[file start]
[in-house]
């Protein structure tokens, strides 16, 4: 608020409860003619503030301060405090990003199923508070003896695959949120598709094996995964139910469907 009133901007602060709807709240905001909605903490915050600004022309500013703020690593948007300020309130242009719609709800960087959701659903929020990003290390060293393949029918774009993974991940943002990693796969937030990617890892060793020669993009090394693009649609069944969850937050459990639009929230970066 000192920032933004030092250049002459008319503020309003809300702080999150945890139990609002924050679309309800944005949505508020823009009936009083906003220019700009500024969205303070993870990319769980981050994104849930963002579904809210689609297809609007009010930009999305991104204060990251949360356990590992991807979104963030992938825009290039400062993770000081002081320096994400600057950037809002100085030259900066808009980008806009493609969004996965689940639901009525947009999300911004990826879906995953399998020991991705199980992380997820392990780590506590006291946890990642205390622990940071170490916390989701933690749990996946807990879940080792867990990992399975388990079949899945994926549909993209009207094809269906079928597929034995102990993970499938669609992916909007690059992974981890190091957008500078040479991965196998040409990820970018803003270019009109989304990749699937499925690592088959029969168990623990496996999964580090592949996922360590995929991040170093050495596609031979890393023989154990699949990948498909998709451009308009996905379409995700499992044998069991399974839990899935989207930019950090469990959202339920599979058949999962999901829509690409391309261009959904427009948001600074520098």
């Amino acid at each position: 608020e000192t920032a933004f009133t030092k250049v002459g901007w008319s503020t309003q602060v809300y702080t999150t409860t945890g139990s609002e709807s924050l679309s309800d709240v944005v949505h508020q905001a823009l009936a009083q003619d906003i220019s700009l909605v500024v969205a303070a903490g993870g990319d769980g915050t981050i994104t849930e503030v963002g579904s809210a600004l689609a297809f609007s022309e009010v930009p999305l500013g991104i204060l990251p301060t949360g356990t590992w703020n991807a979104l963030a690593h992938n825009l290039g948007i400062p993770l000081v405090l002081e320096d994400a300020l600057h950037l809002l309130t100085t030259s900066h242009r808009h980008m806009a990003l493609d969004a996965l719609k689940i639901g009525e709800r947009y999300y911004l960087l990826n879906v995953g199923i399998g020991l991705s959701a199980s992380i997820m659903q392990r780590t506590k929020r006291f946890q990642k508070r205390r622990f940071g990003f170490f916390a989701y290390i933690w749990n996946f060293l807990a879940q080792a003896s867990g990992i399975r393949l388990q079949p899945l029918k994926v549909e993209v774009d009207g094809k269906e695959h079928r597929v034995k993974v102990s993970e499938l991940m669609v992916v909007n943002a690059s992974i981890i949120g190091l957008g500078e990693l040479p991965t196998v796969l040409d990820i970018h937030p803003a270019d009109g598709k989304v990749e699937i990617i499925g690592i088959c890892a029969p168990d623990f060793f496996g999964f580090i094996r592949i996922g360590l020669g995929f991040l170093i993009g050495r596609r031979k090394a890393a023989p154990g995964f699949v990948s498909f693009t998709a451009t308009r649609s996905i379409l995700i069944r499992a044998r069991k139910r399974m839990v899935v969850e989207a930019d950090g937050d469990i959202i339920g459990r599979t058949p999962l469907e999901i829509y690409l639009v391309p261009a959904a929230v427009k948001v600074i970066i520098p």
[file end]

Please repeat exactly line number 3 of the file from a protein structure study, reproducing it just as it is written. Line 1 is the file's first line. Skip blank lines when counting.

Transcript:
């Amino acid at each position: 608020e000192t920032a933004f009133t030092k250049v002459g901007w008319s503020t309003q602060v809300y702080t999150t409860t945890g139990s609002e709807s924050l679309s309800d709240v944005v949505h508020q905001a823009l009936a009083q003619d906003i220019s700009l909605v500024v969205a303070a903490g993870g990319d769980g915050t981050i994104t849930e503030v963002g579904s809210a600004l689609a297809f609007s022309e009010v930009p999305l500013g991104i204060l990251p301060t949360g356990t590992w703020n991807a979104l963030a690593h992938n825009l290039g948007i400062p993770l000081v405090l002081e320096d994400a300020l600057h950037l809002l309130t100085t030259s900066h242009r808009h980008m806009a990003l493609d969004a996965l719609k689940i639901g009525e709800r947009y999300y911004l960087l990826n879906v995953g199923i399998g020991l991705s959701a199980s992380i997820m659903q392990r780590t506590k929020r006291f946890q990642k508070r205390r622990f940071g990003f170490f916390a989701y290390i933690w749990n996946f060293l807990a879940q080792a003896s867990g990992i399975r393949l388990q079949p899945l029918k994926v549909e993209v774009d009207g094809k269906e695959h079928r597929v034995k993974v102990s993970e499938l991940m669609v992916v909007n943002a690059s992974i981890i949120g190091l957008g500078e990693l040479p991965t196998v796969l040409d990820i970018h937030p803003a270019d009109g598709k989304v990749e699937i990617i499925g690592i088959c890892a029969p168990d623990f060793f496996g999964f580090i094996r592949i996922g360590l020669g995929f991040l170093i993009g050495r596609r031979k090394a890393a023989p154990g995964f699949v990948s498909f693009t998709a451009t308009r649609s996905i379409l995700i069944r499992a044998r069991k139910r399974m839990v899935v969850e989207a930019d950090g937050d469990i959202i339920g459990r599979t058949p999962l469907e999901i829509y690409l639009v391309p261009a959904a929230v427009k948001v600074i970066i520098p």